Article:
Family Holidays

Guide to planning seasonal celebrations

Voters' Voices

Jobs, the economy and the 2004 presidential election

Holiday Movie Preview 2004

Multimedia slide show with capsule previews of upcoming films

Standardized Testing 101

A primer for parents

Deadly Weapons in Dangerous Hands

Special report about weapons of mass destruction

Losing Ground

Special report: Wetlands' demise ripples across nation

Iraq: After Saddam

Continuing coverage of the conflict in Iraq

Too much money, attention spent on Iraq, many voters say

By Mike Madden | Gannett News Service

WASHINGTON — Bob Blahnik is a good Republican, but that doesn’t mean he’s made up his mind to vote for President Bush again next year.

To Blahnik, 44, of Rockford, Ill., Bush is spending too much time on the war in Iraq and not enough time on the economy.

“As a veteran, I support our president and the military,” said Blahnik, who was laid off from his job a year ago. “But I believe President Bush needs to concentrate more on the situation here at home. There are far too many people at home unemployed while we are spending billions of dollars in Iraq.”

Ask voters what they think about the economy, and many of them start to talk about the war. Occupying and rebuilding Iraq has cost about $1 billion a week so far. Bush just signed into law an $87 billion package to pay for continuing costs in Iraq and Afghanistan.

Gannett News Service and reporters from 53 Gannett newspapers talked with people across the nation about their economic concerns. Iraq was a frequent topic.

As casualties mount in Iraq, public support for the administration’s policies there has dropped. A recent Gallup Poll showed 54 percent of Americans disapproved of how Bush was handling the war, the first time a majority has doubted U.S. actions there since the war began in March.

Even those voters who support the war say they wonder if it’s costing too much money and drawing too much attention.

“Is (Bush) trying to make (the economy) better? I don’t really know, but it doesn’t seem like he is,” said Tanya Bowen, 23, of Lafayette, Ind. “I understand the war thing is a big thing that needs to get resolved and done with. But again, he needs to take care of his people before he goes over there and destroys everything, spending government money over there.”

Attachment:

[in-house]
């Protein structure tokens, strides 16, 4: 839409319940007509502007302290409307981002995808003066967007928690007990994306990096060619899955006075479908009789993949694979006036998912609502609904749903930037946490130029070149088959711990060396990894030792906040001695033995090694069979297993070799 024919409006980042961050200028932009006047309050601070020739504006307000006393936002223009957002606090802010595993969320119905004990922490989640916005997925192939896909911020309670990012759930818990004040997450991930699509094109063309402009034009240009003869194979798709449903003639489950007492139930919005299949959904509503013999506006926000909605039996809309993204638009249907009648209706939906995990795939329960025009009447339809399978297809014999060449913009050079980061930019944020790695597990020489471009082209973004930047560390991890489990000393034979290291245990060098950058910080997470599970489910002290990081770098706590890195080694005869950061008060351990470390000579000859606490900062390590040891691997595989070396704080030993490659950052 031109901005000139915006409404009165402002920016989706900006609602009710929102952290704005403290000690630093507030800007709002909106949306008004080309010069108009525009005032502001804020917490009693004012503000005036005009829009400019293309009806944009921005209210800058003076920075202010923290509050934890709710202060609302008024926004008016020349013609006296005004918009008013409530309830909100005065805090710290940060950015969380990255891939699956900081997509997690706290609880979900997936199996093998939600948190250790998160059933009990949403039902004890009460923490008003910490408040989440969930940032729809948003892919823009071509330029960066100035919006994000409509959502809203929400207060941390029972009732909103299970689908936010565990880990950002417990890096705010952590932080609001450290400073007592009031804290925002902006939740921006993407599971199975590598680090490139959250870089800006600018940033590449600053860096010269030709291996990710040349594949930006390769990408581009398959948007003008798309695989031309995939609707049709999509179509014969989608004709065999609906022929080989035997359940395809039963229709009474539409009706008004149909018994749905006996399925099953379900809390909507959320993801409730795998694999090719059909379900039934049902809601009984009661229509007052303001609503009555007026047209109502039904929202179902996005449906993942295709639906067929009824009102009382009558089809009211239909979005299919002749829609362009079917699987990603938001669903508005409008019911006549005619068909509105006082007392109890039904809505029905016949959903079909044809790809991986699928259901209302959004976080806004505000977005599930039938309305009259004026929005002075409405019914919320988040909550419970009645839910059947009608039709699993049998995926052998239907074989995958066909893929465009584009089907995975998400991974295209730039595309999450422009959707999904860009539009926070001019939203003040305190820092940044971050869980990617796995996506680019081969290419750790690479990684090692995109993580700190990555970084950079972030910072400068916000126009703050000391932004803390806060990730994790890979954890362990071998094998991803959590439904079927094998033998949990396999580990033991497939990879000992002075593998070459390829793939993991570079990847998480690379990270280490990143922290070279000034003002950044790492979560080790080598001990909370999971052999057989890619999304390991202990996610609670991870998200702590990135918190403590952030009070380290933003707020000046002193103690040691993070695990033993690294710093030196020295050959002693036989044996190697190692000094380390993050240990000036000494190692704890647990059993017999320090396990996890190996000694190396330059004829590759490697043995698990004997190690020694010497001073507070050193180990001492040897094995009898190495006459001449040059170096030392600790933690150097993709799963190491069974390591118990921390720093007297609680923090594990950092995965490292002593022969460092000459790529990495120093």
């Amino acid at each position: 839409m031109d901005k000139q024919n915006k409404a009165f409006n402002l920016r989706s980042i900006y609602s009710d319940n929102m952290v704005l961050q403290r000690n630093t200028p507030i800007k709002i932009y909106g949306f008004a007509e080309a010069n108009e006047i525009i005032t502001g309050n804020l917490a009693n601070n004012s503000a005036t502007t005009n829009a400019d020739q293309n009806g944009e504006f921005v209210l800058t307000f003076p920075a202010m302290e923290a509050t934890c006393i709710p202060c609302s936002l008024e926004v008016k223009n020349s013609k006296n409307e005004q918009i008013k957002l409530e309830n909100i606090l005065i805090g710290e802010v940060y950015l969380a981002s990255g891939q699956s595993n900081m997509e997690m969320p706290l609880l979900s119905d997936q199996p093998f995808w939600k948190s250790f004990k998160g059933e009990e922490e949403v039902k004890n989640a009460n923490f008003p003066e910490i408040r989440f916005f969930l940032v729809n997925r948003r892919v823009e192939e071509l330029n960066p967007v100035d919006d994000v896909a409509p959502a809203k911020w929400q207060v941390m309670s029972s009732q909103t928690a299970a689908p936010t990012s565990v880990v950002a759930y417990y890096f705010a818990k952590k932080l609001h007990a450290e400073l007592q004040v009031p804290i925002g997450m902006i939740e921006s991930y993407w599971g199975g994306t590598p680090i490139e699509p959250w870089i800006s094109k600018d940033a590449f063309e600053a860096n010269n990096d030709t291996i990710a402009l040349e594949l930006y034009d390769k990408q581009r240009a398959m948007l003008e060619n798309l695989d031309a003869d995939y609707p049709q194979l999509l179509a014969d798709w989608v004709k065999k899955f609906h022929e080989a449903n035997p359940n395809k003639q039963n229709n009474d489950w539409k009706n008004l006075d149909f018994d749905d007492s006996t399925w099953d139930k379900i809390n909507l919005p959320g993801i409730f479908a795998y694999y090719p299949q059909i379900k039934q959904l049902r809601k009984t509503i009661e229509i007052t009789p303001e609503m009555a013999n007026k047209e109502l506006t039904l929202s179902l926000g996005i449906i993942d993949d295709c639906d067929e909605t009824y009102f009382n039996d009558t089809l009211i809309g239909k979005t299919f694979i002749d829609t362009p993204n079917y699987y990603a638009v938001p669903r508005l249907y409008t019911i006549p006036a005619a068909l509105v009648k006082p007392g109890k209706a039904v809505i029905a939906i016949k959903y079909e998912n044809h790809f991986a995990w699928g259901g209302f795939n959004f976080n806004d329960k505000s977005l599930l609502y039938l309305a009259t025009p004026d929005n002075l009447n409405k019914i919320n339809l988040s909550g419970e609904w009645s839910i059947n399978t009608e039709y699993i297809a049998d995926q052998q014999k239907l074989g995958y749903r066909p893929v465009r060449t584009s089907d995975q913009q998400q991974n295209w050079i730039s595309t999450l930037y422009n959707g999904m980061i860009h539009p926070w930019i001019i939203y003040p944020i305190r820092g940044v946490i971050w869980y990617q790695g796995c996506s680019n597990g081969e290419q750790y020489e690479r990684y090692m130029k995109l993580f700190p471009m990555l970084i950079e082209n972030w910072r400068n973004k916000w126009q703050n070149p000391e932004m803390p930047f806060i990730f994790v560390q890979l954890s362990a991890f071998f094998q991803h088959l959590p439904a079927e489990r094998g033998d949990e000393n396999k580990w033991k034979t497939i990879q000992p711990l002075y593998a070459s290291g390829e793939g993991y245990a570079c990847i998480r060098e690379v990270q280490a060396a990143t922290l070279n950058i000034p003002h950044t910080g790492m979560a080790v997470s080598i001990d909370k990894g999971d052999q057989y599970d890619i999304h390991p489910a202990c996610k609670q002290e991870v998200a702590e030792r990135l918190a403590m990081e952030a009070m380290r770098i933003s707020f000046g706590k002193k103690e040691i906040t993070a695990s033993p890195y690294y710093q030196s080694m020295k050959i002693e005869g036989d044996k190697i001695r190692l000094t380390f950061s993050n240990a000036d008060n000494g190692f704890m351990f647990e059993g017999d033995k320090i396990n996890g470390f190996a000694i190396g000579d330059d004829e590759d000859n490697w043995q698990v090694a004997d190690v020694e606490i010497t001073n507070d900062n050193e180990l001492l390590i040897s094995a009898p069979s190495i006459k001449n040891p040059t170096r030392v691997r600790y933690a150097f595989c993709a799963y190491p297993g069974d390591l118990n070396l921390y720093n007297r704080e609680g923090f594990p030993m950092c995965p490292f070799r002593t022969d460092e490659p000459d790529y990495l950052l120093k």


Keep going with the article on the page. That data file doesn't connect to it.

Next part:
The cost of the war is already shaping up as another political flash point as the 2004 campaign season begins. Democrats in Congress and the nine Democratic presidential candidates blasted the administration’s refusal to use loans instead of grants for some of the reconstruction money in the new aid package for Iraq.

But Republicans say it’s essential to stay in Iraq and help the country emerge from war, even if it costs U.S. tax money.

“We're pursuing long-term victory in this war by promoting democracy in the Middle East so that the nations of that region no longer breed hatred and terror,” Bush said. “The American people accept these responsibilities now, in our time, so that we will not face far greater dangers in the future.”

Many voters, though, raised questions about the wisdom of spending so much money on Iraq when the economy here is still recovering.

“This war is just too much, I don’t see where he’s done a lot for the economy yet,” said Linda Montello, 54, of Green Bay, Wis., who voted for Bush in 2000 but isn’t sure whether she’ll vote for him again. “He’s been more of a war leader.”

Most of the money used to pay for the war and the reconstruction in Iraq will have to be borrowed, adding to a federal budget deficit that’s expected to hit $5 trillion over the next decade. That upsets some voters, who asked why spending at home has been constrained for fear of running up debt.

“If we can spend so much money to help out Iraq, I would think they could come up with some money to fuel some new economic growth,” said Fatmata Kabia, a 22-year-old student from Pine Hill, N.J.